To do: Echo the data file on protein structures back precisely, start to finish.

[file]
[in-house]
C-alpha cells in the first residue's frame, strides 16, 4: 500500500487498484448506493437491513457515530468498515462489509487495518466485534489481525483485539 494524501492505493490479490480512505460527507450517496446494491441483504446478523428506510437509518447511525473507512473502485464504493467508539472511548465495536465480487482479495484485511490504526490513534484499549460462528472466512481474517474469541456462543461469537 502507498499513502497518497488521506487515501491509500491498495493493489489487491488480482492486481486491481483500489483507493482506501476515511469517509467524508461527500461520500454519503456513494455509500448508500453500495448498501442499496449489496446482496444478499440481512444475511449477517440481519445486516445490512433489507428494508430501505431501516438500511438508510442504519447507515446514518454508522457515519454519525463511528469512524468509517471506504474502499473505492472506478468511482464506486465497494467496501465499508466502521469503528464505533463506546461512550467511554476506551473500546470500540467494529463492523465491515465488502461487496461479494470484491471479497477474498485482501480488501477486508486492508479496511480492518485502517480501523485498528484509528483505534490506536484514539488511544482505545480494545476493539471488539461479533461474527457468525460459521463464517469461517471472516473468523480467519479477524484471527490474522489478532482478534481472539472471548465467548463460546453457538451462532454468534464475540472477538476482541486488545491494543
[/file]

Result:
[in-house]
C-alpha cells in the first residue's frame, strides 16, 4: 500500500487498484448506493437491513457515530468498515462489509487495518466485534489481525483485539 494524501492505493490479490480512505460527507450517496446494491441483504446478523428506510437509518447511525473507512473502485464504493467508539472511548465495536465480487482479495484485511490504526490513534484499549460462528472466512481474517474469541456462543461469537 502507498499513502497518497488521506487515501491509500491498495493493489489487491488480482492486481486491481483500489483507493482506501476515511469517509467524508461527500461520500454519503456513494455509500448508500453500495448498501442499496449489496446482496444478499440481512444475511449477517440481519445486516445490512433489507428494508430501505431501516438500511438508510442504519447507515446514518454508522457515519454519525463511528469512524468509517471506504474502499473505492472506478468511482464506486465497494467496501465499508466502521469503528464505533463506546461512550467511554476506551473500546470500540467494529463492523465491515465488502461487496461479494470484491471479497477474498485482501480488501477486508486492508479496511480492518485502517480501523485498528484509528483505534490506536484514539488511544482505545480494545476493539471488539461479533461474527457468525460459521463464517469461517471472516473468523480467519479477524484471527490474522489478532482478534481472539472471548465467548463460546453457538451462532454468534464475540472477538476482541486488545491494543